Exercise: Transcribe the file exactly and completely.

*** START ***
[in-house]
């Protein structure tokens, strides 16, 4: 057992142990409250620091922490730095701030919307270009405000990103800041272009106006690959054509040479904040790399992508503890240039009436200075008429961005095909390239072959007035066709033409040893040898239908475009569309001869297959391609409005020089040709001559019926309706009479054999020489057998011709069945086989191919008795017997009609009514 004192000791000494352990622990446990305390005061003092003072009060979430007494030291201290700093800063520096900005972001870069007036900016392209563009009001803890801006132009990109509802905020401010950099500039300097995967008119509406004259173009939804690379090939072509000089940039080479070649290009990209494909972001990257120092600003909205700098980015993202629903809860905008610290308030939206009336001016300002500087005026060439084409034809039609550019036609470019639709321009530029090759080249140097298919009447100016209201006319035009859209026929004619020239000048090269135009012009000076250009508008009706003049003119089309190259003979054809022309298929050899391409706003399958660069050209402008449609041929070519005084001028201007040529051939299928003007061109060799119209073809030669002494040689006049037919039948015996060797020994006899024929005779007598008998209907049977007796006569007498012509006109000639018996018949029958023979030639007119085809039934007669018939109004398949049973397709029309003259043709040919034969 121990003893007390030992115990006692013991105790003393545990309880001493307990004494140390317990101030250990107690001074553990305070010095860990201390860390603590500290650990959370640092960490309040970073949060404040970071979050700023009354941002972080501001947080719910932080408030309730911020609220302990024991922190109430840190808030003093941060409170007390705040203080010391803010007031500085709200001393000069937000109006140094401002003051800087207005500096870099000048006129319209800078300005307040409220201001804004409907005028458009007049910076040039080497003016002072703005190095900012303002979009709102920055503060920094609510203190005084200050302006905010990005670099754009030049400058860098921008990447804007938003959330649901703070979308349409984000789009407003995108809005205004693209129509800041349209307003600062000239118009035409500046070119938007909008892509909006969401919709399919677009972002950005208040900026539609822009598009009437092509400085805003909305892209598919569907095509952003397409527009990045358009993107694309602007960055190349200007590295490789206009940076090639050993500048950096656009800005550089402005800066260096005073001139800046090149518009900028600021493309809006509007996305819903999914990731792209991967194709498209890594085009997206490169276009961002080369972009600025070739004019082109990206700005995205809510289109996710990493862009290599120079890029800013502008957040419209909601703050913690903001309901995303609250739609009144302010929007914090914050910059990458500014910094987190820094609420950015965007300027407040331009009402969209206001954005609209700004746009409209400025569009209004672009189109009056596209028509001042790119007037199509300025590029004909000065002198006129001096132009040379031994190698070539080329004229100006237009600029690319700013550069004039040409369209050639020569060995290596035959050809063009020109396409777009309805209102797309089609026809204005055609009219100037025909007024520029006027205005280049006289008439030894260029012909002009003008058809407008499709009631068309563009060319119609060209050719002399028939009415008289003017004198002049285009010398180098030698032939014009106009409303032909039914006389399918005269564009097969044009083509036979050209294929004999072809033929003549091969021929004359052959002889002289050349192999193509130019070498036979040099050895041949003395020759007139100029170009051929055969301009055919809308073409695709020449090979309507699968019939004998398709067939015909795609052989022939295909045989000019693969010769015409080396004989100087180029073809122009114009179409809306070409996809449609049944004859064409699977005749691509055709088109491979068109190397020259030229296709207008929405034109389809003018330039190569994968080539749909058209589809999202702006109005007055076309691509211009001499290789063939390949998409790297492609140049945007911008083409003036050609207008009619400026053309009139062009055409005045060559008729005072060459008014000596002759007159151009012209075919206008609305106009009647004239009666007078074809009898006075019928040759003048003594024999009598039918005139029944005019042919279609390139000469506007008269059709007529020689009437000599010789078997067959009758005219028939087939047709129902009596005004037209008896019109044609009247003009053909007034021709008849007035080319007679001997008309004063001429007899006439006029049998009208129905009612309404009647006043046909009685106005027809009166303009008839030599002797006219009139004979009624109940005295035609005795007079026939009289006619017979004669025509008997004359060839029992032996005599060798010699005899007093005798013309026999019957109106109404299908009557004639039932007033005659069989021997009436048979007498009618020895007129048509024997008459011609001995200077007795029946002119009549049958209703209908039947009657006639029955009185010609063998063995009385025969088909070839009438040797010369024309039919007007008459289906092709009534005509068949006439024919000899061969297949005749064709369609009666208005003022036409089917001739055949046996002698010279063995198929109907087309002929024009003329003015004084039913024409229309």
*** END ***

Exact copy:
[in-house]
């Protein structure tokens, strides 16, 4: 057992142990409250620091922490730095701030919307270009405000990103800041272009106006690959054509040479904040790399992508503890240039009436200075008429961005095909390239072959007035066709033409040893040898239908475009569309001869297959391609409005020089040709001559019926309706009479054999020489057998011709069945086989191919008795017997009609009514 004192000791000494352990622990446990305390005061003092003072009060979430007494030291201290700093800063520096900005972001870069007036900016392209563009009001803890801006132009990109509802905020401010950099500039300097995967008119509406004259173009939804690379090939072509000089940039080479070649290009990209494909972001990257120092600003909205700098980015993202629903809860905008610290308030939206009336001016300002500087005026060439084409034809039609550019036609470019639709321009530029090759080249140097298919009447100016209201006319035009859209026929004619020239000048090269135009012009000076250009508008009706003049003119089309190259003979054809022309298929050899391409706003399958660069050209402008449609041929070519005084001028201007040529051939299928003007061109060799119209073809030669002494040689006049037919039948015996060797020994006899024929005779007598008998209907049977007796006569007498012509006109000639018996018949029958023979030639007119085809039934007669018939109004398949049973397709029309003259043709040919034969 121990003893007390030992115990006692013991105790003393545990309880001493307990004494140390317990101030250990107690001074553990305070010095860990201390860390603590500290650990959370640092960490309040970073949060404040970071979050700023009354941002972080501001947080719910932080408030309730911020609220302990024991922190109430840190808030003093941060409170007390705040203080010391803010007031500085709200001393000069937000109006140094401002003051800087207005500096870099000048006129319209800078300005307040409220201001804004409907005028458009007049910076040039080497003016002072703005190095900012303002979009709102920055503060920094609510203190005084200050302006905010990005670099754009030049400058860098921008990447804007938003959330649901703070979308349409984000789009407003995108809005205004693209129509800041349209307003600062000239118009035409500046070119938007909008892509909006969401919709399919677009972002950005208040900026539609822009598009009437092509400085805003909305892209598919569907095509952003397409527009990045358009993107694309602007960055190349200007590295490789206009940076090639050993500048950096656009800005550089402005800066260096005073001139800046090149518009900028600021493309809006509007996305819903999914990731792209991967194709498209890594085009997206490169276009961002080369972009600025070739004019082109990206700005995205809510289109996710990493862009290599120079890029800013502008957040419209909601703050913690903001309901995303609250739609009144302010929007914090914050910059990458500014910094987190820094609420950015965007300027407040331009009402969209206001954005609209700004746009409209400025569009209004672009189109009056596209028509001042790119007037199509300025590029004909000065002198006129001096132009040379031994190698070539080329004229100006237009600029690319700013550069004039040409369209050639020569060995290596035959050809063009020109396409777009309805209102797309089609026809204005055609009219100037025909007024520029006027205005280049006289008439030894260029012909002009003008058809407008499709009631068309563009060319119609060209050719002399028939009415008289003017004198002049285009010398180098030698032939014009106009409303032909039914006389399918005269564009097969044009083509036979050209294929004999072809033929003549091969021929004359052959002889002289050349192999193509130019070498036979040099050895041949003395020759007139100029170009051929055969301009055919809308073409695709020449090979309507699968019939004998398709067939015909795609052989022939295909045989000019693969010769015409080396004989100087180029073809122009114009179409809306070409996809449609049944004859064409699977005749691509055709088109491979068109190397020259030229296709207008929405034109389809003018330039190569994968080539749909058209589809999202702006109005007055076309691509211009001499290789063939390949998409790297492609140049945007911008083409003036050609207008009619400026053309009139062009055409005045060559008729005072060459008014000596002759007159151009012209075919206008609305106009009647004239009666007078074809009898006075019928040759003048003594024999009598039918005139029944005019042919279609390139000469506007008269059709007529020689009437000599010789078997067959009758005219028939087939047709129902009596005004037209008896019109044609009247003009053909007034021709008849007035080319007679001997008309004063001429007899006439006029049998009208129905009612309404009647006043046909009685106005027809009166303009008839030599002797006219009139004979009624109940005295035609005795007079026939009289006619017979004669025509008997004359060839029992032996005599060798010699005899007093005798013309026999019957109106109404299908009557004639039932007033005659069989021997009436048979007498009618020895007129048509024997008459011609001995200077007795029946002119009549049958209703209908039947009657006639029955009185010609063998063995009385025969088909070839009438040797010369024309039919007007008459289906092709009534005509068949006439024919000899061969297949005749064709369609009666208005003022036409089917001739055949046996002698010279063995198929109907087309002929024009003329003015004084039913024409229309």